Physical exercise enhances a wide range of cognitive functions in humans. Running-induced cognitive enhancement has also been demonstrated in rodents but with a strong emphasis on tasks that require the hippocampus. Additionally, studies designed to identify mechanisms that underlie cognitive enhancement with physical exercise have focused on running-induced changes in neurons with little attention paid to such changes in astrocytes. To further our understanding of how the brain changes with physical exercise, we investigated whether running alters performance on cognitive tasks that require the prefrontal cortex and whether any such changes are associated with astrocytic, as well as neuronal, plasticity. We found that running enhances performance on cognitive tasks known to rely on the prefrontal cortex. By contrast, we found no such improvement on a cognitive task known to rely on the perirhinal cortex. Moreover, we found that running enhances synaptic, dendritic and astrocytic measures in several brain regions involved in cognition but that changes in the latter measures were more specific to brain regions associated with cognitive improvements. These findings suggest that physical exercise induces widespread plasticity in both neuronal and nonneuronal elements and that both types of changes may be involved in running-induced cognitive enhancement.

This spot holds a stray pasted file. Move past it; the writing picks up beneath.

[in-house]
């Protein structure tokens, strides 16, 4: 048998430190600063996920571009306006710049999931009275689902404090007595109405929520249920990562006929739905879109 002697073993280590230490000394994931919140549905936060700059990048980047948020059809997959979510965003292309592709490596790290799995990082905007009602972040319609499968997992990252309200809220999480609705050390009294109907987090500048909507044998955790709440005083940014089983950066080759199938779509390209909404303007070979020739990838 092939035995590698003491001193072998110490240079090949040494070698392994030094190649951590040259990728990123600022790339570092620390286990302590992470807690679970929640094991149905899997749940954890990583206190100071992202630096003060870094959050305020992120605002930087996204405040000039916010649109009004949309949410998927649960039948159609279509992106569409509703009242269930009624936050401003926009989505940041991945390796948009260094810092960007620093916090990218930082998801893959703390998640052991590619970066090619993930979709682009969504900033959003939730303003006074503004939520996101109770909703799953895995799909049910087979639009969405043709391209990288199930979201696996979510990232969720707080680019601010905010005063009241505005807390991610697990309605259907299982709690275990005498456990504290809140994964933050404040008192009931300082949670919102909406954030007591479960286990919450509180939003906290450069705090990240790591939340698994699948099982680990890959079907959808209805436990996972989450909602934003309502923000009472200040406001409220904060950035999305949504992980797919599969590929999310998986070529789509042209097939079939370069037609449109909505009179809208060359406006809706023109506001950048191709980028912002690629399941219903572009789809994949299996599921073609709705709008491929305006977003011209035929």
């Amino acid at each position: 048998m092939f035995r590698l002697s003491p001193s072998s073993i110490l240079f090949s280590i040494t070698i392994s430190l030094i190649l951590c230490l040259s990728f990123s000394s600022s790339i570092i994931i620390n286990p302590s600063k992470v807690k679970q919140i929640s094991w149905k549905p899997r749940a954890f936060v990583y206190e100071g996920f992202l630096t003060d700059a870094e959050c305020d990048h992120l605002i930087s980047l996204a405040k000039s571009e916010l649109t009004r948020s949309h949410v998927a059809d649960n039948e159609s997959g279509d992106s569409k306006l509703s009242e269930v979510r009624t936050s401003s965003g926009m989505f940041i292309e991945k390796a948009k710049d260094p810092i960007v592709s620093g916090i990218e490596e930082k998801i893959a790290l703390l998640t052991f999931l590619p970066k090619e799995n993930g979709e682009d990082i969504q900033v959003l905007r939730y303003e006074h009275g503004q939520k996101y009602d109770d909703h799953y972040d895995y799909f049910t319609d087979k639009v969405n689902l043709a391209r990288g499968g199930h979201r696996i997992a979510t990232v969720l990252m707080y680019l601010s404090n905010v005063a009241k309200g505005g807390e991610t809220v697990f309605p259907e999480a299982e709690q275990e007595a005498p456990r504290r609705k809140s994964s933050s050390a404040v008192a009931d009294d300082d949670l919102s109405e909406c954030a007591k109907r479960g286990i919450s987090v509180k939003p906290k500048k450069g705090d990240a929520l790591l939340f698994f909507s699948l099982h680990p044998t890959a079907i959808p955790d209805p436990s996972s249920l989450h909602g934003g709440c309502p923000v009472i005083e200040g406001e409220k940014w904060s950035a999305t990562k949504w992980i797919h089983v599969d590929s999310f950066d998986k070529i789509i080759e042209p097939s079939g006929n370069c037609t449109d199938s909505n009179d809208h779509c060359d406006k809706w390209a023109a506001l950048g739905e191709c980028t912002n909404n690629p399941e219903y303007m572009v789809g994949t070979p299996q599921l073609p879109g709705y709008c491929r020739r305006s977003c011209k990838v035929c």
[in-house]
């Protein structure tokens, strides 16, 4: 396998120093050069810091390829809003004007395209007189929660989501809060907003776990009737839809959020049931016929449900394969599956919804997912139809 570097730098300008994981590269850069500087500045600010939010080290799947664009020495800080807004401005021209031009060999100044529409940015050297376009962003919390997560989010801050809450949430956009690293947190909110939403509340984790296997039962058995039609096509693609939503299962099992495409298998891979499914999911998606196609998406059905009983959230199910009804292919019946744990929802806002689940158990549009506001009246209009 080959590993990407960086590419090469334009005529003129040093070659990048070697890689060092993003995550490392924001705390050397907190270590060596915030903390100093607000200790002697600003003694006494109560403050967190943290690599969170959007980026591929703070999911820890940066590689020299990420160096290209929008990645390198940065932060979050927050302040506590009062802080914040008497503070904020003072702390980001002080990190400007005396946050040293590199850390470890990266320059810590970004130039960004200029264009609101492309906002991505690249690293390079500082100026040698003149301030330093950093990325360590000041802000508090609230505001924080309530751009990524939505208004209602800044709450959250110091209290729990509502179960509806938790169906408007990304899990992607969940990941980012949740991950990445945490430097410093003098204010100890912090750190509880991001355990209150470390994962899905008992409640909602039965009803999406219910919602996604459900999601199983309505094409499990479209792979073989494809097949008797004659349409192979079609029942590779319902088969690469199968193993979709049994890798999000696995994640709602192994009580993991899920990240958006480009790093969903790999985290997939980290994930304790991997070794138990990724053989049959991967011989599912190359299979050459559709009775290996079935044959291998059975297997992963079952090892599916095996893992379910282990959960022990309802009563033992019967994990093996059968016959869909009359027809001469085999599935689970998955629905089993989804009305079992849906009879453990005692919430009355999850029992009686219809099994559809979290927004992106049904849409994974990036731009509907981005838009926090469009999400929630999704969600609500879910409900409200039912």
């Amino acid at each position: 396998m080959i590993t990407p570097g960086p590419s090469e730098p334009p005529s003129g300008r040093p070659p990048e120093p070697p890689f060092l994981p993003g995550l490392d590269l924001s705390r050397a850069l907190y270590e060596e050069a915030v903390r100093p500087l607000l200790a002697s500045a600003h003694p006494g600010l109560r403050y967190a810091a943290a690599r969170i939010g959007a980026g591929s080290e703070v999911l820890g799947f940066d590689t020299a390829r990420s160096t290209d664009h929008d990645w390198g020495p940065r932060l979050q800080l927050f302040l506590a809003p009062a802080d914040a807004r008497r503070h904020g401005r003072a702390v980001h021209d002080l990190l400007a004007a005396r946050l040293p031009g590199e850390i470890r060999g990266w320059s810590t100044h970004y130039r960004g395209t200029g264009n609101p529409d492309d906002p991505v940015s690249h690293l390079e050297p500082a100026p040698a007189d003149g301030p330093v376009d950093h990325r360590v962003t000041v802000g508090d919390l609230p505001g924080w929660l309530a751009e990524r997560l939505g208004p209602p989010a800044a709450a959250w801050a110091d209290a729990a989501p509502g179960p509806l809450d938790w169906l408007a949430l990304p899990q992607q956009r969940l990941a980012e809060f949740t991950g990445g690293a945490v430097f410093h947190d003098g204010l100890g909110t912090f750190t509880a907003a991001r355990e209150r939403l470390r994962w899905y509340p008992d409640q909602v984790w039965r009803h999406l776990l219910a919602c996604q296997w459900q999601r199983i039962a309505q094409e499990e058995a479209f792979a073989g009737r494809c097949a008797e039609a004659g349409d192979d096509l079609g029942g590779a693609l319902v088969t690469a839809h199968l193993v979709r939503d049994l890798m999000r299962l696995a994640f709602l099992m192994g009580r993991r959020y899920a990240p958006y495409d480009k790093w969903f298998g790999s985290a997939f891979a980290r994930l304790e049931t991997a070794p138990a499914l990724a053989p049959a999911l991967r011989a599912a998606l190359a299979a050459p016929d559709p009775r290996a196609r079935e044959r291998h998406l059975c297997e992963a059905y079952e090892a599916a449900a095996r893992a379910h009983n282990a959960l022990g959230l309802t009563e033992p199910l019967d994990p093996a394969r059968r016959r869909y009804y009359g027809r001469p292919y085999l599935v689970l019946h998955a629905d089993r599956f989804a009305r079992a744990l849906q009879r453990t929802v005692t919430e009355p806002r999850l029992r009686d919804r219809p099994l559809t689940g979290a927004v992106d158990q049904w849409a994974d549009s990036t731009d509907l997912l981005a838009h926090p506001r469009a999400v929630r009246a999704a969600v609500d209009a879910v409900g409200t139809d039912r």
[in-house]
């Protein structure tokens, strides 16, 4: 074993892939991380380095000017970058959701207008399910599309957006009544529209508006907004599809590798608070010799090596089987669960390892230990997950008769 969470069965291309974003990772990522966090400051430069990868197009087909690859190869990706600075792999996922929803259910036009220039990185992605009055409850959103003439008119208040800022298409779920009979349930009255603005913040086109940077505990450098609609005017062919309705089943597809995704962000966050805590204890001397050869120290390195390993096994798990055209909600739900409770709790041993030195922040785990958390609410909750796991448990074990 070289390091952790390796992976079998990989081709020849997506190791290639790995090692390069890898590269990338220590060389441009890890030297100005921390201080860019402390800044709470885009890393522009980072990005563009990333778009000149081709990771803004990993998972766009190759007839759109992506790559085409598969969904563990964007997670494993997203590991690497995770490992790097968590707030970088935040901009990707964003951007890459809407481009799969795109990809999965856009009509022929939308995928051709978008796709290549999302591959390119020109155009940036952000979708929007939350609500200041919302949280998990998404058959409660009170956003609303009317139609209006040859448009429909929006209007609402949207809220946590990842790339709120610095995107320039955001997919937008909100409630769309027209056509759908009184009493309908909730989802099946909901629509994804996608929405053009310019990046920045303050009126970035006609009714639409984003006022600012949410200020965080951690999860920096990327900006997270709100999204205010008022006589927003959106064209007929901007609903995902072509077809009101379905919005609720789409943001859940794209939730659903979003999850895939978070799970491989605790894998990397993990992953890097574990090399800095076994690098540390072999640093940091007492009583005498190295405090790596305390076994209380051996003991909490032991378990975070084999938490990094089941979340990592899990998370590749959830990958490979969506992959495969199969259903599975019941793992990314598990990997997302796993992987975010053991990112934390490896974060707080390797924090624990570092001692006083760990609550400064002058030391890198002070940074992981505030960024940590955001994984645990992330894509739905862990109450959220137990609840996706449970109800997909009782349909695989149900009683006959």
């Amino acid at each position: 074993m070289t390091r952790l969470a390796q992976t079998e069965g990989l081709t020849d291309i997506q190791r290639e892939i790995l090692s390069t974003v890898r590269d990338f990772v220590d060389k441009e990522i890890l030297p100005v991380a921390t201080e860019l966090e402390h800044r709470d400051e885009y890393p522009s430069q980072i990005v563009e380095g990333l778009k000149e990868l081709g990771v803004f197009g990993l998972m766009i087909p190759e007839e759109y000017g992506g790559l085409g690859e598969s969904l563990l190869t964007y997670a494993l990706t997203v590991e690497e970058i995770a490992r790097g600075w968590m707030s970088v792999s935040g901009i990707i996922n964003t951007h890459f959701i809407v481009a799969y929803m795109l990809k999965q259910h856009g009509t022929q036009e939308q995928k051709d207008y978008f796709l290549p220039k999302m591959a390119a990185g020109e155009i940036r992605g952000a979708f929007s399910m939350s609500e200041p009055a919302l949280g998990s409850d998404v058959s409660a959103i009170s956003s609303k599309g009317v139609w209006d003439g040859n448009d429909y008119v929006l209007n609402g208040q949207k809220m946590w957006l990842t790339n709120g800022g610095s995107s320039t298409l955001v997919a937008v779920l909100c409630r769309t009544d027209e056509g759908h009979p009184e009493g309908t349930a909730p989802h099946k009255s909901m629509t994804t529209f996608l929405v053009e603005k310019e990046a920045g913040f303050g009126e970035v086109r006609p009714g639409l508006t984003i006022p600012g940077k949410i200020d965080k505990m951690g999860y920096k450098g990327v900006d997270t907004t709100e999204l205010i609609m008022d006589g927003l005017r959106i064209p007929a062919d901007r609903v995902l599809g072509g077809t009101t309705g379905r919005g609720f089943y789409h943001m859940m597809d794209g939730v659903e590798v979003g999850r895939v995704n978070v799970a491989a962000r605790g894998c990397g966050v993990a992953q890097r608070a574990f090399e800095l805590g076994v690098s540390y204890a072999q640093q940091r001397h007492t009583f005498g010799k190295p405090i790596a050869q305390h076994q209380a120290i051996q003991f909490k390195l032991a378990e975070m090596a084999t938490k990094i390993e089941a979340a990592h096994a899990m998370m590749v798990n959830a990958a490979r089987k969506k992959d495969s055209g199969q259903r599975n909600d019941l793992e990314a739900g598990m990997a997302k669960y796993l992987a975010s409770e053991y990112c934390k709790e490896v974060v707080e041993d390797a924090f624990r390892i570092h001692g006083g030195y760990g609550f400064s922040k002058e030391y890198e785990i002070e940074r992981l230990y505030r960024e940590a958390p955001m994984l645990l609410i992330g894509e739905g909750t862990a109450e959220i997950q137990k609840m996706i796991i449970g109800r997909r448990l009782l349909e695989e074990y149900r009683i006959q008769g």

All Science Journal Classification (ASJC) codes
- Biochemistry, Genetics and Molecular Biology(all)
- Agricultural and Biological Sciences(all)